Objective: To investigate early brain volumetric changes from acute to 6 months following mild traumatic brain injury (mTBI) in deep gray matter regions and their association with patient 6-month outcome.Methods: Fifty-six patients with mTBI underwent MRI and behavioral evaluation at acute (<10 days) and approximately 1 and 6 months post injury. Regional volume changes were investigated in key gray matter regions: thalamus, hippocampus, putamen, caudate, pallidum, and amygdala, and compared with volumes from 34 healthy control subjects. In patients with mTBI, we further assessed associations between longitudinal regional volume changes with patient outcome measures at 6 months including post-concussive symptoms, cognitive performance, and overall satisfaction with life.Results: Reduction in thalamic and hippocampal volumes was observed at 1 month among patients with mTBI. Such volume reduction persisted in the thalamus until 6 months. Changes in thalamic volumes also correlated with multiple symptom and functional outcome measures in patients at 6 months.Conclusion: Our results indicate that the thalamus may be differentially affected among patients with mTBI, resulting in both structural and functional deficits with subsequent post-concussive sequelae and may serve as a biomarker for the assessment of efficacy of novel therapeutic interventions.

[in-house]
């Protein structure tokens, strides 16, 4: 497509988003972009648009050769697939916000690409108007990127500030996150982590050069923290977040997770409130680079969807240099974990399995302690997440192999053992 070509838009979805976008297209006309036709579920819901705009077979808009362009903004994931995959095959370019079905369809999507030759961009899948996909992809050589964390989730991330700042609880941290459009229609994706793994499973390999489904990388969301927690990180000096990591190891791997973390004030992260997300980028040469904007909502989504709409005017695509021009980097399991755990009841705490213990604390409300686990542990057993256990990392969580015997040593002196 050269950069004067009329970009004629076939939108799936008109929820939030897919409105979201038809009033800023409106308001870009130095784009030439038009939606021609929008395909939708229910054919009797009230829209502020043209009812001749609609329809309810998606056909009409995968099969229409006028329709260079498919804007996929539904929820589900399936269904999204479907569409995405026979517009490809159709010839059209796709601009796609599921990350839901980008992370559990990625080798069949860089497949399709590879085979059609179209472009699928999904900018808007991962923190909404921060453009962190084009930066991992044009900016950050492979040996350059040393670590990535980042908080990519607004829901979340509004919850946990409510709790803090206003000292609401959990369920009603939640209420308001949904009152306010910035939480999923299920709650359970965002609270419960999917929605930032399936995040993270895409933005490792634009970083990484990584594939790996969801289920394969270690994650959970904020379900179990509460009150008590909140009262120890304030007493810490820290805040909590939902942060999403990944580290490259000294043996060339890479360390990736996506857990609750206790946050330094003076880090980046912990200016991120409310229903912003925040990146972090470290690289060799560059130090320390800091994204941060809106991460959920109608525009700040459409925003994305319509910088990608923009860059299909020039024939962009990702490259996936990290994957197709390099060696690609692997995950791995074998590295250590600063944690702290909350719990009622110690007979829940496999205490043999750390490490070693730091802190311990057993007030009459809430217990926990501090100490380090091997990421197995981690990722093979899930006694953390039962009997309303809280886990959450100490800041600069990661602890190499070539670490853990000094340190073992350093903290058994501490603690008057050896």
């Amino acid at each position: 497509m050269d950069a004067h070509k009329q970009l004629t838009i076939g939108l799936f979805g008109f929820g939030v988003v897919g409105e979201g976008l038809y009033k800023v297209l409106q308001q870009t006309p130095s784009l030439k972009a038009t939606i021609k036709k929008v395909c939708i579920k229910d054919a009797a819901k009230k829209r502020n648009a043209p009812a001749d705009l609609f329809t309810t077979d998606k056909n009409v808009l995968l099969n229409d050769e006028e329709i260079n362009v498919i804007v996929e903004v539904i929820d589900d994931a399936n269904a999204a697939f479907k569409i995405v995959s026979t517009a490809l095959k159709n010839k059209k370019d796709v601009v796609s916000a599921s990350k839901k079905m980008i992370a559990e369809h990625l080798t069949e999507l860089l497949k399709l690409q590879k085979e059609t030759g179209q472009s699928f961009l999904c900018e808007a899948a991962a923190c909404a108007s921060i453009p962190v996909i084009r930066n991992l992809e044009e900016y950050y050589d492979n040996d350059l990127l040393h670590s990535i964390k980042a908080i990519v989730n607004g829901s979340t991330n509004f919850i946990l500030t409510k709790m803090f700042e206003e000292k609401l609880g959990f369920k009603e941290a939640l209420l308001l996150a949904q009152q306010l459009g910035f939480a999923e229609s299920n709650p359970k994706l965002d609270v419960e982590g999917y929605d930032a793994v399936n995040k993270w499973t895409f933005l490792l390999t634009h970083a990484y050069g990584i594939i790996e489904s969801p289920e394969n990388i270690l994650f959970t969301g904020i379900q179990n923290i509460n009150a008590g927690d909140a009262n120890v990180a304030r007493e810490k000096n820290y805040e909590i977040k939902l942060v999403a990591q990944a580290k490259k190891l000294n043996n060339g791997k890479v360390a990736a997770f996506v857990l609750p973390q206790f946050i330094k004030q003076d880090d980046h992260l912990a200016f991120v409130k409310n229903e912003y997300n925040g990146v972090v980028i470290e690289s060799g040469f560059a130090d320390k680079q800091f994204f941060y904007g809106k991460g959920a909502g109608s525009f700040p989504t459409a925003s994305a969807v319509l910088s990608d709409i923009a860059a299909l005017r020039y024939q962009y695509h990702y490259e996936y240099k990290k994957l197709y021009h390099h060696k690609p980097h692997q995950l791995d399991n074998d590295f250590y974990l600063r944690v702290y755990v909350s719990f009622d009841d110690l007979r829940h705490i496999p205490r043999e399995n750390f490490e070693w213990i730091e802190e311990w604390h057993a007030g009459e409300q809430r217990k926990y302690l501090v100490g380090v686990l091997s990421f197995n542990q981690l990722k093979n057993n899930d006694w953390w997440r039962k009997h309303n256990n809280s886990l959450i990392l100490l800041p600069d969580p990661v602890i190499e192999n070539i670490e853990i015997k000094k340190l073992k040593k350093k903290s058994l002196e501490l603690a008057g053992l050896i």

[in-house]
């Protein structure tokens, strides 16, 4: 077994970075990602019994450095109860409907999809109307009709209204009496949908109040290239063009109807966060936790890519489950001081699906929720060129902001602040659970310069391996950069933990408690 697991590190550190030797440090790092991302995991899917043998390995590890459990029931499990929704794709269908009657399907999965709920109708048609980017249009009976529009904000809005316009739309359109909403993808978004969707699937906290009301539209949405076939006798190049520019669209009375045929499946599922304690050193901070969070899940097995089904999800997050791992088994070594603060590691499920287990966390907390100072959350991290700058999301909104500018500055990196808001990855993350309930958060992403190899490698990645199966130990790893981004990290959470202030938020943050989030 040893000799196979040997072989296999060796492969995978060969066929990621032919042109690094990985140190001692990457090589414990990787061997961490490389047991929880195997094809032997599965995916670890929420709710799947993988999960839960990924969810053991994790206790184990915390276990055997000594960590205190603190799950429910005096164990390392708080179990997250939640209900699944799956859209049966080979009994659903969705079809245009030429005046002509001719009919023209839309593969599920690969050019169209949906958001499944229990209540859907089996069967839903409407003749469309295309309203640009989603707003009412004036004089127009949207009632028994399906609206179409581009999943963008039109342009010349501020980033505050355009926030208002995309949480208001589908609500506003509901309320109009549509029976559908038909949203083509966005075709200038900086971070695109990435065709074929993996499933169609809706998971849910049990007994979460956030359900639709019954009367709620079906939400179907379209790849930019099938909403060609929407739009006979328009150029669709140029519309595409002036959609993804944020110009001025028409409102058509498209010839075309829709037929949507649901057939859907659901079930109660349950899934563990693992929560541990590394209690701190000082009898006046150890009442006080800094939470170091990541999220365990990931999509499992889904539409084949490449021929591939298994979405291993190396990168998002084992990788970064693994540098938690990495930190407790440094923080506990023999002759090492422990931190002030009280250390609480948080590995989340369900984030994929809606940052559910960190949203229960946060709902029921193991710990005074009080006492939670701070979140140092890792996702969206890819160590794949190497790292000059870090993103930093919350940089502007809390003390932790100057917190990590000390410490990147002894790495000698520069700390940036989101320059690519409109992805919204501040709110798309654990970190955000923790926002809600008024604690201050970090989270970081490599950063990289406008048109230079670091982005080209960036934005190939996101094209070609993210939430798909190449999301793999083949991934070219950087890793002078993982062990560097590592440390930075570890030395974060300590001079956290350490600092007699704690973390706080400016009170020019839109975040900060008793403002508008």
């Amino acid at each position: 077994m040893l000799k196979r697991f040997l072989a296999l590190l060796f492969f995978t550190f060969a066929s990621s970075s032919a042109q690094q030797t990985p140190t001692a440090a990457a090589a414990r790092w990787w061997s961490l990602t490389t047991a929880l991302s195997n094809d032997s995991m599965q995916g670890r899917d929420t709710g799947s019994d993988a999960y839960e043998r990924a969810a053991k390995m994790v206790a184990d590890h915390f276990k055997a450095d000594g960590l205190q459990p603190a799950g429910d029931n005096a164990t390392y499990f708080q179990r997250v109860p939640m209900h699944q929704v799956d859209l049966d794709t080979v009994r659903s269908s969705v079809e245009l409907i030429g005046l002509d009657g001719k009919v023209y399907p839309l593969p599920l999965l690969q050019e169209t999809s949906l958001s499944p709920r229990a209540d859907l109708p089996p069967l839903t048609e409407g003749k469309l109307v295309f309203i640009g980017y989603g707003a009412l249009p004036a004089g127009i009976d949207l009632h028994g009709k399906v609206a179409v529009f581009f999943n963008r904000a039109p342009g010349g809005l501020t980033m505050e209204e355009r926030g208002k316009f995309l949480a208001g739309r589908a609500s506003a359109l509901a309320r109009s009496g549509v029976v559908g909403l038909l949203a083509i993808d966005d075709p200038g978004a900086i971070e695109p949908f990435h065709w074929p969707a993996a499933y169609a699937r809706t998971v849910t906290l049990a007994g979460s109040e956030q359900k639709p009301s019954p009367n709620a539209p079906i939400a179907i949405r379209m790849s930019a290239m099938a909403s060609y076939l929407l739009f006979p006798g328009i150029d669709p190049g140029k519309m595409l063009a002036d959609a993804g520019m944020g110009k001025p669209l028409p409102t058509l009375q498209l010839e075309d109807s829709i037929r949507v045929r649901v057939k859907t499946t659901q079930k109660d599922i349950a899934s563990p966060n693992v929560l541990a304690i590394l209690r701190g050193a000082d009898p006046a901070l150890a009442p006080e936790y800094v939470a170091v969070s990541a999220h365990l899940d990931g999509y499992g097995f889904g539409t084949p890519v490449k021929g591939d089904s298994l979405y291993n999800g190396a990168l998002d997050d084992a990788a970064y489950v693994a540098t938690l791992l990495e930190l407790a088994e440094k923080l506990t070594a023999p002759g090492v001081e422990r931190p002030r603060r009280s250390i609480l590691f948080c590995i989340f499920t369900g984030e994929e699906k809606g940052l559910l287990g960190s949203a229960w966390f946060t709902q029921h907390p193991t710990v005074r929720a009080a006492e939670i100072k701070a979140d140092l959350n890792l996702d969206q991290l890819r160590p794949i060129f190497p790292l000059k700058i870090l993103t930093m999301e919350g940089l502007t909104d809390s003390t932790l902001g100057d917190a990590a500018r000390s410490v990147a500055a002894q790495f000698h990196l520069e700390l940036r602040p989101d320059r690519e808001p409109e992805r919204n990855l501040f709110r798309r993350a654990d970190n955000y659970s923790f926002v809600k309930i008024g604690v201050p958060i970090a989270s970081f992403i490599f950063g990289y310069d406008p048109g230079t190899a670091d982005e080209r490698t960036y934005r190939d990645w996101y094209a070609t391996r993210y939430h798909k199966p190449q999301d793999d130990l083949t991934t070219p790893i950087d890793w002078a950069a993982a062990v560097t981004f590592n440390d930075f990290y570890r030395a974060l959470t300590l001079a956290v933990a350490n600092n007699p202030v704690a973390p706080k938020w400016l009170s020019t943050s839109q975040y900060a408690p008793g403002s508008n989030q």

Keywords: Mild traumatic brain injury; magnetic resonance imaging; post concussive symptoms; volumetric analysis.